|Moderated by: Greg Fletcher|
|I saw this newsletter in a recent Washington Post and thought it was interesting and maybe a good warning for our beloved 907's...
The Oil-Additive Secret
Despite the rivers of lubricant poured into engine blocks every day, just how the additives in modern automotive oils work to decrease friction in the heat and pressure of internal combustion is something of a mystery.
A team of chemists and mathematicians at the University of Western Ontario, however, has come up with a theory that appears to explain not only how additives work -- but why they sometimes don't.
The most common anti-wear additives are complicated compounds containing zinc and phosphate. Martin H. Muser and his colleagues used computer simulations, not laboratory experiments, to deduce what happens at a molecular level when a film of oil containing additives is compressed between two hot, hard surfaces.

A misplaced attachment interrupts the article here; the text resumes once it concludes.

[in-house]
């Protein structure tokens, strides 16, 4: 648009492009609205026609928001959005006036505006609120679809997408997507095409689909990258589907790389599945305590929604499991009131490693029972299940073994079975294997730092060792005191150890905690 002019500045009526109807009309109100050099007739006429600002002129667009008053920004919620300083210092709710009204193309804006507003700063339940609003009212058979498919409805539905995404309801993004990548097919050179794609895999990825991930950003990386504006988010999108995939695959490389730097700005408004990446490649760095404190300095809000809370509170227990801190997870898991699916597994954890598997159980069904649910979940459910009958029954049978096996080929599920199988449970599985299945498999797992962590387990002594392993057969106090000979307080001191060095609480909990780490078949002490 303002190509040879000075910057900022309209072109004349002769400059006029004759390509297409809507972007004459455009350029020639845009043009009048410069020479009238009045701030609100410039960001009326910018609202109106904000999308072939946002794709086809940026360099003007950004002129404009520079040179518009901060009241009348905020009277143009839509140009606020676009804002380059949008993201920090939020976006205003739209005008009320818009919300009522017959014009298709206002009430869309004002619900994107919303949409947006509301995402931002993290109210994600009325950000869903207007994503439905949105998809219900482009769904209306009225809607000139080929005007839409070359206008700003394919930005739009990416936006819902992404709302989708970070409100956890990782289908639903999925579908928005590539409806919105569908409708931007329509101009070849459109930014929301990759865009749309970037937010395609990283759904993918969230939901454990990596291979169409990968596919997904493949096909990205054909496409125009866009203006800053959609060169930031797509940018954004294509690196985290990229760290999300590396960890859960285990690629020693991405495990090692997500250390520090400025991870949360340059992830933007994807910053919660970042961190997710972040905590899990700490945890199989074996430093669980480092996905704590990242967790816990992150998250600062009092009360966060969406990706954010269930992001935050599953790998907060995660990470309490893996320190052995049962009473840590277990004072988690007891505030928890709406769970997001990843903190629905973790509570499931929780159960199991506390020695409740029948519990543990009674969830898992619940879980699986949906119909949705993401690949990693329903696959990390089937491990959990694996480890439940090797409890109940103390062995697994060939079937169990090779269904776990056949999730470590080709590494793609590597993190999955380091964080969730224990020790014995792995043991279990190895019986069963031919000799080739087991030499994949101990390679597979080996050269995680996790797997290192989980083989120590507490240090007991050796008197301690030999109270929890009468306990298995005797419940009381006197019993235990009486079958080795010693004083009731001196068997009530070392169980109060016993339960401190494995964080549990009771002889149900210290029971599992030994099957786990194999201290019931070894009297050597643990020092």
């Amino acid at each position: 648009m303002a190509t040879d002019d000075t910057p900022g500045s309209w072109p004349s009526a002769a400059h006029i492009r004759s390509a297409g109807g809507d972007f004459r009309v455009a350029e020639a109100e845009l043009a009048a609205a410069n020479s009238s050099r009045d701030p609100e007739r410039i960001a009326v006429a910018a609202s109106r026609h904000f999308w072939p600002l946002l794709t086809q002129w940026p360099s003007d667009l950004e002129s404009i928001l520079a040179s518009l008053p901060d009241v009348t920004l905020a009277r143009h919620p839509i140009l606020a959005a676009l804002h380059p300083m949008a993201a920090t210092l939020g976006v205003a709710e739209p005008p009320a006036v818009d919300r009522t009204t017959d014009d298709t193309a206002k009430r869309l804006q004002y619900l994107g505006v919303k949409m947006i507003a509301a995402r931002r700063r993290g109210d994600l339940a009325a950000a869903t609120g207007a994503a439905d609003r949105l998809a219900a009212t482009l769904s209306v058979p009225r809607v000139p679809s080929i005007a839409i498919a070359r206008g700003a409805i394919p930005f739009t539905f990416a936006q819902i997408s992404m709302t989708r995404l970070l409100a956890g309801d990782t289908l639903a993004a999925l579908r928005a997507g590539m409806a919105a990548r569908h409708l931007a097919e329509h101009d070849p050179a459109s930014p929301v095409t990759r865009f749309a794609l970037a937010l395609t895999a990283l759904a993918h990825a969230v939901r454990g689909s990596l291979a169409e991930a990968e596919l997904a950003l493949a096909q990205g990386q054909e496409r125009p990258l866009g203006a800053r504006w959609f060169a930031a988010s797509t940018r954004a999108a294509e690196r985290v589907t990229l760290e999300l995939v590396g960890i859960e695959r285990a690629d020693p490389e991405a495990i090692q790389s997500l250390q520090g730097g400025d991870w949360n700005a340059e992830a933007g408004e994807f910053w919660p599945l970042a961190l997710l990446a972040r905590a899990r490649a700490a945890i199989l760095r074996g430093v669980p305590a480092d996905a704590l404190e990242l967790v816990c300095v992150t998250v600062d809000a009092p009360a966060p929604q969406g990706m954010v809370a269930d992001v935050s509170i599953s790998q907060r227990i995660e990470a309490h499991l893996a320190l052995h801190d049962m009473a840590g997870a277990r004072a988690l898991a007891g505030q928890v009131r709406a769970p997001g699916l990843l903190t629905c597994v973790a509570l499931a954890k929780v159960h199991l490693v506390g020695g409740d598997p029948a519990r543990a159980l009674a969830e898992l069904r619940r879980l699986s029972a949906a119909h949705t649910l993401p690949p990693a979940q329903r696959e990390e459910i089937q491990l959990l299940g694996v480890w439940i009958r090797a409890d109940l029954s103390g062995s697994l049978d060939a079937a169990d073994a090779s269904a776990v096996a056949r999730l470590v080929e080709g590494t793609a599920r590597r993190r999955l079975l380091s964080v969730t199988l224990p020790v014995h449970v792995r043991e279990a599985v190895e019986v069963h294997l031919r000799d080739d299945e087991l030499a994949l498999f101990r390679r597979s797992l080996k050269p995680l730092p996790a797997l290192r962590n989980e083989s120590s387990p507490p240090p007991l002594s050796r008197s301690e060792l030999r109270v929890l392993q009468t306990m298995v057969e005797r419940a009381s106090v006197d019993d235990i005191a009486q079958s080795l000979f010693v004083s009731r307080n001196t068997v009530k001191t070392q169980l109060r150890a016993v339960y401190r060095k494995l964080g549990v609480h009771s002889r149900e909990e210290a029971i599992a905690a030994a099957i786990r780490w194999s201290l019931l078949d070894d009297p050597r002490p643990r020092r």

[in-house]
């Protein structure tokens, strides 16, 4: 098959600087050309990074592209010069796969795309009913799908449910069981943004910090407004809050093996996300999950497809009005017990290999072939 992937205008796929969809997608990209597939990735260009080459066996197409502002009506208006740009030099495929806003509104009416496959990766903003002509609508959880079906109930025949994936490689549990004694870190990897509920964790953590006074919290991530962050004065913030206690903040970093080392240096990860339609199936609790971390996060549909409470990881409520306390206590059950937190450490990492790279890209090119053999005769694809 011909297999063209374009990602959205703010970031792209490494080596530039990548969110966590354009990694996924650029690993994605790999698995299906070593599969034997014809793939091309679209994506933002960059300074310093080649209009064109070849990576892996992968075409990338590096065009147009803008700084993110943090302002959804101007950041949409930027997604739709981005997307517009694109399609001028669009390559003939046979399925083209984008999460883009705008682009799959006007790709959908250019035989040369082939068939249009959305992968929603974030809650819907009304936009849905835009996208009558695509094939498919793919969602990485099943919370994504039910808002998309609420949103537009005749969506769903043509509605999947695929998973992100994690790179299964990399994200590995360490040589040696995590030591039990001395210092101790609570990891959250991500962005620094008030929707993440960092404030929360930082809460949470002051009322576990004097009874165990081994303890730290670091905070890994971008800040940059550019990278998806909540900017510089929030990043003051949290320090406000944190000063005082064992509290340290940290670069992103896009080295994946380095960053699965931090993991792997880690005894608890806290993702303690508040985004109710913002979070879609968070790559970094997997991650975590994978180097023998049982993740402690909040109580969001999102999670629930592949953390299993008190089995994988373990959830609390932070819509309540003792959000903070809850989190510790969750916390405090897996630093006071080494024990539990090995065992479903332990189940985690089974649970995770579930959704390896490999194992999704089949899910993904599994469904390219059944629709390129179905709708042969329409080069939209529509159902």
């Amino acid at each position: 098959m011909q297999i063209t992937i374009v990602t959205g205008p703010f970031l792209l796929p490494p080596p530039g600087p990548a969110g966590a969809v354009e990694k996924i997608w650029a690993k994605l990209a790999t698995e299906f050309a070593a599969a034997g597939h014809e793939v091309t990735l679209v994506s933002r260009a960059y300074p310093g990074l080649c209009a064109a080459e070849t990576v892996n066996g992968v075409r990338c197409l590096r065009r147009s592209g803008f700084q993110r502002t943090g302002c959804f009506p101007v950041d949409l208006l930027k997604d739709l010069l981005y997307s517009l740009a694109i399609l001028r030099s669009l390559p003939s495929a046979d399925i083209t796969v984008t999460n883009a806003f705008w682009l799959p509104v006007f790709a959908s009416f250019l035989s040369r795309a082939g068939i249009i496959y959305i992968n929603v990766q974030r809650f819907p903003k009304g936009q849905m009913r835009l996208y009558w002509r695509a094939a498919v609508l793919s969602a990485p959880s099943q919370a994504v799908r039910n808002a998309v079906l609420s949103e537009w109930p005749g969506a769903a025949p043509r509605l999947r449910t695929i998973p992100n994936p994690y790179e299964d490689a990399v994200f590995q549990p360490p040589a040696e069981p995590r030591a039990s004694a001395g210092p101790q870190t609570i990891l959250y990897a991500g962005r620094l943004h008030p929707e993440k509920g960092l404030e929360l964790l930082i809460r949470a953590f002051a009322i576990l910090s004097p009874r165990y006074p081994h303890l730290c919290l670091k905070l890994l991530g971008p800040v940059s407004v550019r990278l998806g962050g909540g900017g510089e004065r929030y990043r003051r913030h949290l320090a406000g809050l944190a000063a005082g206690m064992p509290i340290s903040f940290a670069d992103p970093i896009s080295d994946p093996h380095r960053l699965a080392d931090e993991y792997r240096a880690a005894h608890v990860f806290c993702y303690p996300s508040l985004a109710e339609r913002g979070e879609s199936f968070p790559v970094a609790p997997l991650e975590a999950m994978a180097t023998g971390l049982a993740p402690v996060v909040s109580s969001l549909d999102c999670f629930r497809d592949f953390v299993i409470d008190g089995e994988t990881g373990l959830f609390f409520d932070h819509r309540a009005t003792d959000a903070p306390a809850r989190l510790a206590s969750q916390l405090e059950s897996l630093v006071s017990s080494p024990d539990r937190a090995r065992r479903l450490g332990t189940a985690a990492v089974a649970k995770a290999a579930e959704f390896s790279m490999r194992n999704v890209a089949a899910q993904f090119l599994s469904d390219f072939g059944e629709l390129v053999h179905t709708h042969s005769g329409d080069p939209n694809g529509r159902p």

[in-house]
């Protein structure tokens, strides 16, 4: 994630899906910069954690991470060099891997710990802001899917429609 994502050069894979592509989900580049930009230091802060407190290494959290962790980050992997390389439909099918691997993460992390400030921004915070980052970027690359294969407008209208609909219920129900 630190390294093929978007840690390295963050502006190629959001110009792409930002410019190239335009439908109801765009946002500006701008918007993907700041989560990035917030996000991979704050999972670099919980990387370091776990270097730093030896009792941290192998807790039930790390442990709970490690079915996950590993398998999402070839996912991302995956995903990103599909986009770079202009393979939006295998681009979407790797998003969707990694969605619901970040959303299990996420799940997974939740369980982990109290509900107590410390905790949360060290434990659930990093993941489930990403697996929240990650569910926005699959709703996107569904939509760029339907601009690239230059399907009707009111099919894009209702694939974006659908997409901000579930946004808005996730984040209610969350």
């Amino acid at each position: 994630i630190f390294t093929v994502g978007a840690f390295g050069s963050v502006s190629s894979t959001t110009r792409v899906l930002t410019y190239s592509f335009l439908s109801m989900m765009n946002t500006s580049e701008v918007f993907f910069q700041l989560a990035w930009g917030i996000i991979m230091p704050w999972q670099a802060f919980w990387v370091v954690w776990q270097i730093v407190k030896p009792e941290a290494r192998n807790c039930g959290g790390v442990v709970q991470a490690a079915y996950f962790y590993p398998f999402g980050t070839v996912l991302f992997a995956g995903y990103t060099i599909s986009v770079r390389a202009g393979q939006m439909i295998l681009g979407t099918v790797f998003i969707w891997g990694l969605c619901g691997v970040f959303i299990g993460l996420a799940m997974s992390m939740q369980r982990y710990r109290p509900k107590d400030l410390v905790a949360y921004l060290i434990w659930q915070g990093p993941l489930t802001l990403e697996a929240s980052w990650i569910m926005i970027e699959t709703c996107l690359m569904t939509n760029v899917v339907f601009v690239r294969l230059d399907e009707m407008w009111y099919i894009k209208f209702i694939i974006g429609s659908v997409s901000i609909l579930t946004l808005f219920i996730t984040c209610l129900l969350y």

Their conclusion is that as the pressure rises, the molecules of zinc-phosphate dissolved in the oil form cross-links with each other. More are formed as the pressure increases, until at pressures achieved in engines made of steel alloys the compounds form a semi-solid molecular mesh. The mesh is capable of bending and stretching between the steel surfaces, keeping them from wearing each other down.
When the pressure drops, only some of the cross-links undo themselves. Most remain. This gives the oil a "memory" of its harshest conditions and helps it return more easily to full lubricating capacity.
The findings, reported last week in the journal Science, also explain why zinc-phosphate additives can damage aluminum engines. The cross-linked mesh can become harder than aluminum and abrade surfaces rather than protect them.